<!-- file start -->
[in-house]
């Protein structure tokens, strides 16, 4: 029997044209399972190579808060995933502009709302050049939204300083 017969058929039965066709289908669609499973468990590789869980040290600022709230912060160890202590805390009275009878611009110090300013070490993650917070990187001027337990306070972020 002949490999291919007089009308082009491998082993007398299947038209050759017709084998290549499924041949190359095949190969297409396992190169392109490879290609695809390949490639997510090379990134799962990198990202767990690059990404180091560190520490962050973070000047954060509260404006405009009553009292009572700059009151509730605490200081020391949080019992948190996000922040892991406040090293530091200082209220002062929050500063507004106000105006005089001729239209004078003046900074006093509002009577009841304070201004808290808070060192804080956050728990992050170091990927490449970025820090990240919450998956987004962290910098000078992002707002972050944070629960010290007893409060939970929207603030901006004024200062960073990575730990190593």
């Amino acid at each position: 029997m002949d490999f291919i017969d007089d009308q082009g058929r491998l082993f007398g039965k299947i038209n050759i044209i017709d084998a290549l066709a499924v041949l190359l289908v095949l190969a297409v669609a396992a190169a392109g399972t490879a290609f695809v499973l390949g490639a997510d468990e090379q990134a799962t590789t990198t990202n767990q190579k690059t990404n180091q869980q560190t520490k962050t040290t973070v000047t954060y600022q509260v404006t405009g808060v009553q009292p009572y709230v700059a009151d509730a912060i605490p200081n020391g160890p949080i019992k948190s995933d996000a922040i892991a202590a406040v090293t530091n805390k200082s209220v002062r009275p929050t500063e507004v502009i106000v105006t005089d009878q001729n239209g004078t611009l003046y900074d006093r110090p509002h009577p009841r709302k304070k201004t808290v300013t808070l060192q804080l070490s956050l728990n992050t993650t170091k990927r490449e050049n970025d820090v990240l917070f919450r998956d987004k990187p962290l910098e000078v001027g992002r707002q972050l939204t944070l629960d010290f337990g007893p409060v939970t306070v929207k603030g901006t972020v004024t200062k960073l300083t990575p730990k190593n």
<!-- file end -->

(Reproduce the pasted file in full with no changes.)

[in-house]
């Protein structure tokens, strides 16, 4: 029997044209399972190579808060995933502009709302050049939204300083 017969058929039965066709289908669609499973468990590789869980040290600022709230912060160890202590805390009275009878611009110090300013070490993650917070990187001027337990306070972020 002949490999291919007089009308082009491998082993007398299947038209050759017709084998290549499924041949190359095949190969297409396992190169392109490879290609695809390949490639997510090379990134799962990198990202767990690059990404180091560190520490962050973070000047954060509260404006405009009553009292009572700059009151509730605490200081020391949080019992948190996000922040892991406040090293530091200082209220002062929050500063507004106000105006005089001729239209004078003046900074006093509002009577009841304070201004808290808070060192804080956050728990992050170091990927490449970025820090990240919450998956987004962290910098000078992002707002972050944070629960010290007893409060939970929207603030901006004024200062960073990575730990190593």
């Amino acid at each position: 029997m002949d490999f291919i017969d007089d009308q082009g058929r491998l082993f007398g039965k299947i038209n050759i044209i017709d084998a290549l066709a499924v041949l190359l289908v095949l190969a297409v669609a396992a190169a392109g399972t490879a290609f695809v499973l390949g490639a997510d468990e090379q990134a799962t590789t990198t990202n767990q190579k690059t990404n180091q869980q560190t520490k962050t040290t973070v000047t954060y600022q509260v404006t405009g808060v009553q009292p009572y709230v700059a009151d509730a912060i605490p200081n020391g160890p949080i019992k948190s995933d996000a922040i892991a202590a406040v090293t530091n805390k200082s209220v002062r009275p929050t500063e507004v502009i106000v105006t005089d009878q001729n239209g004078t611009l003046y900074d006093r110090p509002h009577p009841r709302k304070k201004t808290v300013t808070l060192q804080l070490s956050l728990n992050t993650t170091k990927r490449e050049n970025d820090v990240l917070f919450r998956d987004k990187p962290l910098e000078v001027g992002r707002q972050l939204t944070l629960d010290f337990g007893p409060v939970t306070v929207k603030g901006t972020v004024t200062k960073l300083t990575p730990k190593n």